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I've got a method that uses sp_sproc_columns to find all parameters that need to be send for a stored procedure.

My question is how can I do something similar for inline SQL querys?

I want to get a list of the parameters the query is expecting.

Would the only way achieving this will be to use Regular expression? Any examples?


sql = "SELECT * FROM tbl WHERE id = @id AND name = @name"

I need to get a list that will contain @id and @name.

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up vote 2 down vote accepted

The way to use a RegularExpression isn't too hard either - if that's the way you prefer to find your parameters:

   Regex r = new Regex(@"(?<Parameter>@\w*)", RegexOptions.Compiled);

   foreach (Match m in r.Matches(sqlStatement))
         string parameterName = m.Value;

However, this is only going to give you the parameter names - it can't possibly guess or determine the parameter type or any of the other parameter metadata - so in the end, this might be a quick, but probably also "dirty" way to do it.


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Why is it dirty? I've got a strongly typed object with all the values I'll need, and every member will have an attribute that will describe it's DB type. Does it sound dirty? Is it really a bad practice? – CD.. Aug 16 '09 at 19:02
Well, you can only extract the names of the parameters, and as Marc Gravell rightfully pointed out, this simplistic Regex can be fooled by simple edge cases - but if it's good enough for most of your cases, enjoy! ;-) – marc_s Aug 16 '09 at 19:20

I suspect you would have to fully parse the SQL. It might be more complex than you expect, especially if your SQL is rude enough to contain things like:

  • internally executing a stored procedure using named parameters; for example EXEC MyProc @foo = @localArg - here only @localArg is needed for your query
  • having a string with 'some text @foo more text' in it -perhaps due to calling sp_ExecuteSQL (@foo is not part of your query)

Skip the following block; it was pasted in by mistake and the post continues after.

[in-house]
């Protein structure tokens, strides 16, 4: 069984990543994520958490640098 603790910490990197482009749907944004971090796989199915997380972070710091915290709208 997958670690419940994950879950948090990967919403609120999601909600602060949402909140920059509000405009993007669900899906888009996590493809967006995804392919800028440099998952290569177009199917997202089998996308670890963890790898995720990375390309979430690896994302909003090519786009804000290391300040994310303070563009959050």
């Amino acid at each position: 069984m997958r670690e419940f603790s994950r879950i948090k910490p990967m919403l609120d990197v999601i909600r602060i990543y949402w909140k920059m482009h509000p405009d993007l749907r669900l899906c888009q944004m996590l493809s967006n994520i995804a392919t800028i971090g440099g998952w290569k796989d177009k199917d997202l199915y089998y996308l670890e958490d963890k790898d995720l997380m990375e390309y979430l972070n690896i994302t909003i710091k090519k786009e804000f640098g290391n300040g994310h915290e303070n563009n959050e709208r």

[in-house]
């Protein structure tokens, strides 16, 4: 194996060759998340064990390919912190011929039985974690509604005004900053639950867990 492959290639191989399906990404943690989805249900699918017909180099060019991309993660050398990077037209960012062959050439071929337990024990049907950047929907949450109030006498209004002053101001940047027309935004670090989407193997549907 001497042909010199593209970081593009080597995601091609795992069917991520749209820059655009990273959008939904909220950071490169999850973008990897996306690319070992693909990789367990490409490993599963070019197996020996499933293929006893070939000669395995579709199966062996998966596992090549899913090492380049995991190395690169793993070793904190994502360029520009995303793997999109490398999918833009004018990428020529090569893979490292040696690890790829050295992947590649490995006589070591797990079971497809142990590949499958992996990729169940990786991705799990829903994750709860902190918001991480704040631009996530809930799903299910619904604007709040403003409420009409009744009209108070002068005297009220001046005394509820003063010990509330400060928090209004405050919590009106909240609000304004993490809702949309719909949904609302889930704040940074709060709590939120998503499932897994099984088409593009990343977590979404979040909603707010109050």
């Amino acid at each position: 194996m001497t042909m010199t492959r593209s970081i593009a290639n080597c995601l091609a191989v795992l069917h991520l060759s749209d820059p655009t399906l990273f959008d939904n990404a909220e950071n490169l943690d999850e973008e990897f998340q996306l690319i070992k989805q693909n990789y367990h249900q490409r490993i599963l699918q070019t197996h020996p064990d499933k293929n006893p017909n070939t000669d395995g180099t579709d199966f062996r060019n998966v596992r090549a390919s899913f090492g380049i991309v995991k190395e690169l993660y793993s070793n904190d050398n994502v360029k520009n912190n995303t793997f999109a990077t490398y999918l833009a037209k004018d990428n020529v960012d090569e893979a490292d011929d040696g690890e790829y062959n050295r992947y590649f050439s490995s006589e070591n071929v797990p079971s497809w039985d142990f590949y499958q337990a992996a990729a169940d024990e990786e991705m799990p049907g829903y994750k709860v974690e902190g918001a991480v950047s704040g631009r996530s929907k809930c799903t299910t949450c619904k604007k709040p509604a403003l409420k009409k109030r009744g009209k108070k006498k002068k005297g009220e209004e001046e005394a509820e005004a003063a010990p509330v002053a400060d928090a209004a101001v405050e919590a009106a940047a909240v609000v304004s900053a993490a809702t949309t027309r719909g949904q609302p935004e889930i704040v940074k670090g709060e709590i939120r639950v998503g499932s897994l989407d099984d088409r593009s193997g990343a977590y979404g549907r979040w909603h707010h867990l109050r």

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I've got a solution for stored procedures, I use sp_sproc_columns. This should be a solution for simple inline query's only. – CD.. Aug 16 '09 at 8:17
Lets hope the "simple query" doesn't do an EXEC, then... ;-p – Marc Gravell Aug 16 '09 at 8:47
So is this really just a regular expression issue? What should be the expression? – CD.. Aug 16 '09 at 8:55

Check the following code to get the Parameters Name in Inline queries:

  Dim SQL As String =  "SELECT * FROM tbl WHERE id = @id AND name = @name"

  Dim arr = SQL.Split(" "c)
  For Each str As String In arr
    If str.StartsWith("@") Then
    End If
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Thanks. This is a possible solution, but I'm not sure its the best practice... – CD.. Aug 16 '09 at 8:26
Splitting by space isn't robust; you could have "(@foo", ",@foo","+@foo", etc – Marc Gravell Aug 16 '09 at 8:48
yes you are right, it's not easy to collect all the cases and put it in the split char array. – Wael Dalloul Aug 16 '09 at 9:18
@ could also legimately appear as part of a string in the SQL – MartW Aug 16 '09 at 13:06

In the case of the SQL Server provider, and if you are using a stored procedure, you can use the SqlCommandBuilder.DeriveParameters method.

For other cases, I've always found that the best way, if your commands are at least constant, is to use the Designer support in Visual Studio. Either create a strongly-typed DataSet and add a query, or do it the old fashioned way and drag a SqlConnection and SqlCommand onto a design surface. In either case, when you configure the CommandText to be a statement with parameters, the Designer will ask you if you want the Parameters collection filled in. The result is that it will have generated the code to create a SqlCommand with the parameters collection already created. All you'll need to do is set the parameter values, and you're all set.

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